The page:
It’s good that things perk up with someone cutting off their own arm with a chainsaw, or a lusty student nurse giving Edmund a through the jail cell handjob, because otherwise it is a joyless slog (a slog, that, regardless, has been promised ten more episodes for season two). The primary issue is that it doesn’t seem like anyone involved in the making of Ratched knew what they were trying to say. In some scenes Mildred expresses concern over how the patients at Lucia are treated, in others she mocks and torments them. When she abruptly decides she’s going to help two lesbian patients escape so they can live free together, suggesting that aw gee, she has a heart after all, who could care? She still talks someone into committing suicide. She also boils someone to death, and gives another unlucky soul who gets in her way an icepick lobotomy. Mildred’s not a “conflicted” character, she’s drawn with the broad strokes of a toddler wielding a Crayola jumbo crayon.
If anything, the second half of the season is worse than the first, thanks to an abrupt key change, when allies turn to nemeses and vice versa (mostly inexplicably) and the audience is made to feel sympathy for Mildred, and even Edmund, to a point, even though the body count amassing between the two of them is considerable. I can’t say I feel sorry for Nixon, because I’m sure she was paid handsomely for her work, but while her co-stars are all hanging off the rafters, she’s subtle and dignified. Her scenes with Paulson are genuinely touching and sensitive, which is why they often feel like they’re in an entirely different TV show, and don’t deserve to be wedged in with weird sex games and monkeys wearing human clothes nonsense.
Like all shows that have Murphy’s fingerprints on them, Ratched looks great, with sumptuous set and costume design. Its supporting actors, including Judy Davis, Amanda Plummer, Vincent D’Onofrio, Harriet Sansom Harris, and Sharon Stone (in the role clearly meant to be played by Jessica Lange, who presumably didn’t return someone’s calls), are all having a good time falling over each other to take the biggest bite out of the scenery. No one digs in as hard as Sophie Okonedo, playing a patient with dissociative identity disorder, which means, in keeping with Ratched’s commitment to being as tacky and ham-fisted as possible, that she switches between personalities like someone switching between TV channels.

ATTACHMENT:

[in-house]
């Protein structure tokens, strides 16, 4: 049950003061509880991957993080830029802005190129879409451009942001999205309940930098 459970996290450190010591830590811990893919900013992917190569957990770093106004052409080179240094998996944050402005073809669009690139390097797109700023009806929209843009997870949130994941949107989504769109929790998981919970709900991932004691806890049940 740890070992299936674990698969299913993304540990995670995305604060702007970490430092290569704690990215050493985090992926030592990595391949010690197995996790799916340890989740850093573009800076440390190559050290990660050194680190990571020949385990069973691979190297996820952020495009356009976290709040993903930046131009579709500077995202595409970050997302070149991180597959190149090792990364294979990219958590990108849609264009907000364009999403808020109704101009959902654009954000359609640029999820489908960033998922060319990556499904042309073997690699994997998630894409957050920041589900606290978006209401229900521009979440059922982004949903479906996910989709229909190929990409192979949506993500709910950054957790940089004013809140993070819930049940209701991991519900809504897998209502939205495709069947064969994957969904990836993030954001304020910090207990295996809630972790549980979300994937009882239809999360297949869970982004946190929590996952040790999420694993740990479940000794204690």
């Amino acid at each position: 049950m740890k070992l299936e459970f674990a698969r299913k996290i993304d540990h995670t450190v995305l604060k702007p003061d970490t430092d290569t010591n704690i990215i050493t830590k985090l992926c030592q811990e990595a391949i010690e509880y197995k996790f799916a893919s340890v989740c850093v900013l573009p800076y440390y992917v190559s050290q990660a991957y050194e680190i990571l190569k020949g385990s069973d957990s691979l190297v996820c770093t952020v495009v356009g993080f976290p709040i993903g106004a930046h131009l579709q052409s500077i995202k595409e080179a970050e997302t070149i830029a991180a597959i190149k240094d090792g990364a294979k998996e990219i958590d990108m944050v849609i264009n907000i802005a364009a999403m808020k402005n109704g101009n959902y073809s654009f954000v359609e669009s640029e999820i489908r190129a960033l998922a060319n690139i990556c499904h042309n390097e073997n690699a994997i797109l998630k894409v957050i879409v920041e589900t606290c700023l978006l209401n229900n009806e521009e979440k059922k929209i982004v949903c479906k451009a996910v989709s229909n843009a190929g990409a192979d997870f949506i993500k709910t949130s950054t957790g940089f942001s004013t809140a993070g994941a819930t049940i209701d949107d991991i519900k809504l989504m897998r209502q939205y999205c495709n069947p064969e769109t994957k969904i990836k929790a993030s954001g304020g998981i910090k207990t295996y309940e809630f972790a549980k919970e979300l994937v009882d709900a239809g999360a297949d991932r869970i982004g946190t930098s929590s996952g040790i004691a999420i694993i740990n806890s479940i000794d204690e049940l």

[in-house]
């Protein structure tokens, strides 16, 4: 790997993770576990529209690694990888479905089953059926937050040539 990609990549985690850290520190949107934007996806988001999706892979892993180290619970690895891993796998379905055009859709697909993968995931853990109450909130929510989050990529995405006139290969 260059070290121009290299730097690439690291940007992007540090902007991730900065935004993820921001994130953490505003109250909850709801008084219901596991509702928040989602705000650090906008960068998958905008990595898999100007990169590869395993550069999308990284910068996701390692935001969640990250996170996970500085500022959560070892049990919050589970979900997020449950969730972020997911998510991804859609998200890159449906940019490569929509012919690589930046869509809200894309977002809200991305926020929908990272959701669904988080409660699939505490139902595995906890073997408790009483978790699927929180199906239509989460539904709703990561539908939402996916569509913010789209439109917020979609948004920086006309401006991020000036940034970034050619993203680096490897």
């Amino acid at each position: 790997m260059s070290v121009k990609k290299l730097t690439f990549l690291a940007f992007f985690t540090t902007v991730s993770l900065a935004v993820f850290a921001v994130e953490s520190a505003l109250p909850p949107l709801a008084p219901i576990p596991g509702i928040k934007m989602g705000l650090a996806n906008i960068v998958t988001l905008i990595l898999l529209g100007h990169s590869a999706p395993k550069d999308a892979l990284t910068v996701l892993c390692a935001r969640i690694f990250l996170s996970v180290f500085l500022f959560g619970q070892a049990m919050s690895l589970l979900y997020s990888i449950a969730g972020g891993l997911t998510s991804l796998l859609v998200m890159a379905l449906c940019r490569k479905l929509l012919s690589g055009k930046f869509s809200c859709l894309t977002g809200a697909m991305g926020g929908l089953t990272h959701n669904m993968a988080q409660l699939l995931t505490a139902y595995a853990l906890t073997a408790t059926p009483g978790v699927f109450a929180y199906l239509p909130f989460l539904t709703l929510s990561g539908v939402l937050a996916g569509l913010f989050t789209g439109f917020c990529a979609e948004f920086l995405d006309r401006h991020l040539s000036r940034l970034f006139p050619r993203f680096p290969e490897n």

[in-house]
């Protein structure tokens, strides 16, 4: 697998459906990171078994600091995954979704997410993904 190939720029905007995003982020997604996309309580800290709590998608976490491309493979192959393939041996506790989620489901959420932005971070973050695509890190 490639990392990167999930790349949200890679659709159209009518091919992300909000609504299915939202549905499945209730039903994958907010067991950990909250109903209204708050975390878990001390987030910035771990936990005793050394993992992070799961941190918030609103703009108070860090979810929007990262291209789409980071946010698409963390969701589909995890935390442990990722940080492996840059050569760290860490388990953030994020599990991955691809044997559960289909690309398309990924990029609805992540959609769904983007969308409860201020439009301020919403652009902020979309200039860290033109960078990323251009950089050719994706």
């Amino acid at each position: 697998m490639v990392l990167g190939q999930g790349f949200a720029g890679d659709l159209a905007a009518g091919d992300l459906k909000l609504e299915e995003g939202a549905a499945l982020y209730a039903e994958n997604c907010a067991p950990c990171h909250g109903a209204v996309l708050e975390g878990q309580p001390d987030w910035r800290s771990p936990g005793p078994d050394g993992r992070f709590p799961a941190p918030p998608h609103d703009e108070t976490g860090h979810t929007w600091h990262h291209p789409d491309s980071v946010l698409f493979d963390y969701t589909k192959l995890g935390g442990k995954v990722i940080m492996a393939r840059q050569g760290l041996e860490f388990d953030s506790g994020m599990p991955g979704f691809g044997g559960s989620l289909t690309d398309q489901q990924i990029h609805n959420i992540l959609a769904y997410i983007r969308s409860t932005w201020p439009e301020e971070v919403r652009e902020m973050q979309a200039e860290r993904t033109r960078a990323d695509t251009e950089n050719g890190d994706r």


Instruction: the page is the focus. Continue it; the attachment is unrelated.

Those who enjoy Ratched will undoubtedly accuse its detractors of being humorless, and not getting that it’s supposed to be campy and over the top. Oh, I get that fine. I even enjoyed the first two seasons of American Horror Story, particularly “Asylum.” But that formula hasn’t just gotten stale (please, god, I beg TV writers, give incest a rest for a little bit), it has no place being tied into a movie so grimly realistic as One Flew Over the Cuckoo’s Nest. There’s nothing wrong with the idea of a supervillain origin story, the problem is that there’s no connection between the Joan Crawford-like Nurse Ratched here, and Louise Fletcher’s version in Cuckoo’s Nest. It doesn’t add any dimension to Nurse Ratched as a character, because how does someone this calculating and manipulative end up in her later years working the same job at a different hospital? This version of Ratched should have smooth-talked her way into a job as Secretary of the Department of Health and Human Services by the 1960s.
It also doesn’t help that Cuckoo’s Nest is dim and dreary, while Ratched is bright and candy-colored, set in a hospital that looks more like a glamorous hotel. It’s as if Ryan Murphy’s knowledge of the original story began and ended with “there’s an evil nurse in it,” and thus his idea for Ratched was born. It’s all surface, with no substance.
Now, that’s not to say that Nurse Ratched is a well-written character who is above creative interpretation. Ken Kesey was on the fringe of the Beat Generation, and, like a lot of writers in that particular gang, his female characters were written with a distinctly misogynist view. The reader (and, subsequently, the audience) is supposed to hate her, simply by design of her doing her job. Just as it’s a bit of a stretch to refer to R.P. McMurphy as a “hero,” however, so too is it to refer to Nurse Ratched as a “villain.” What they are is the protagonist and antagonist, which is somewhat different, but it doesn’t really matter. Ratched is silly, garish trash for an audience that has no interest in such things as “insight” or “nuance.”
Ratched is now available on Netflix.